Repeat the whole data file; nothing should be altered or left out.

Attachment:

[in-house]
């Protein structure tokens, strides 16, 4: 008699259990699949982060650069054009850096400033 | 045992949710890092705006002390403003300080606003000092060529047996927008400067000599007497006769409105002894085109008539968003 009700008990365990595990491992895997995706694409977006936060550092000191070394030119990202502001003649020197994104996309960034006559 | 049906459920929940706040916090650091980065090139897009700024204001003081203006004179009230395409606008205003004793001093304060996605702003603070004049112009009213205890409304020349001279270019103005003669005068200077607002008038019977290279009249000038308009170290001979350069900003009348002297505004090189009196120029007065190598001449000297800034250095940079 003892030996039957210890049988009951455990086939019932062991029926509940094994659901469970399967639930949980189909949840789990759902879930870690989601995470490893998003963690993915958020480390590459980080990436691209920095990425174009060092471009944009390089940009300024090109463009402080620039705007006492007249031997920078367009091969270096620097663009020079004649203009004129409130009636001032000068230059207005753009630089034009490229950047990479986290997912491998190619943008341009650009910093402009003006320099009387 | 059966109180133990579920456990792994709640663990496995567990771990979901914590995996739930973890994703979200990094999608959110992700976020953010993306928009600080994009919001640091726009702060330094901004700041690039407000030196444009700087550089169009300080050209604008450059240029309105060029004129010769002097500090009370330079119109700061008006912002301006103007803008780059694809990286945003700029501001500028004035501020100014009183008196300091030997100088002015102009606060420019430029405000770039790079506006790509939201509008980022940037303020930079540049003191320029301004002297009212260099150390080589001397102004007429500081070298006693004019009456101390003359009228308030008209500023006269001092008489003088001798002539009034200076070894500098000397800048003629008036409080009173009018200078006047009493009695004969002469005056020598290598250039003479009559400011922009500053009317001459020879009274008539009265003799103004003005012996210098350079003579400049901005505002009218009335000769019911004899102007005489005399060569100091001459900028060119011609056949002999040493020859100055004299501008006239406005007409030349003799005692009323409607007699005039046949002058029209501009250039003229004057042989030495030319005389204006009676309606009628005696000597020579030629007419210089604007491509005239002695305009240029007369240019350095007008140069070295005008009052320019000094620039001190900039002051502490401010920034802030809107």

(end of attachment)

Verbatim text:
[in-house]
């Protein structure tokens, strides 16, 4: 008699259990699949982060650069054009850096400033 | 045992949710890092705006002390403003300080606003000092060529047996927008400067000599007497006769409105002894085109008539968003 009700008990365990595990491992895997995706694409977006936060550092000191070394030119990202502001003649020197994104996309960034006559 | 049906459920929940706040916090650091980065090139897009700024204001003081203006004179009230395409606008205003004793001093304060996605702003603070004049112009009213205890409304020349001279270019103005003669005068200077607002008038019977290279009249000038308009170290001979350069900003009348002297505004090189009196120029007065190598001449000297800034250095940079 003892030996039957210890049988009951455990086939019932062991029926509940094994659901469970399967639930949980189909949840789990759902879930870690989601995470490893998003963690993915958020480390590459980080990436691209920095990425174009060092471009944009390089940009300024090109463009402080620039705007006492007249031997920078367009091969270096620097663009020079004649203009004129409130009636001032000068230059207005753009630089034009490229950047990479986290997912491998190619943008341009650009910093402009003006320099009387 | 059966109180133990579920456990792994709640663990496995567990771990979901914590995996739930973890994703979200990094999608959110992700976020953010993306928009600080994009919001640091726009702060330094901004700041690039407000030196444009700087550089169009300080050209604008450059240029309105060029004129010769002097500090009370330079119109700061008006912002301006103007803008780059694809990286945003700029501001500028004035501020100014009183008196300091030997100088002015102009606060420019430029405000770039790079506006790509939201509008980022940037303020930079540049003191320029301004002297009212260099150390080589001397102004007429500081070298006693004019009456101390003359009228308030008209500023006269001092008489003088001798002539009034200076070894500098000397800048003629008036409080009173009018200078006047009493009695004969002469005056020598290598250039003479009559400011922009500053009317001459020879009274008539009265003799103004003005012996210098350079003579400049901005505002009218009335000769019911004899102007005489005399060569100091001459900028060119011609056949002999040493020859100055004299501008006239406005007409030349003799005692009323409607007699005039046949002058029209501009250039003229004057042989030495030319005389204006009676309606009628005696000597020579030629007419210089604007491509005239002695305009240029007369240019350095007008140069070295005008009052320019000094620039001190900039002051502490401010920034802030809107």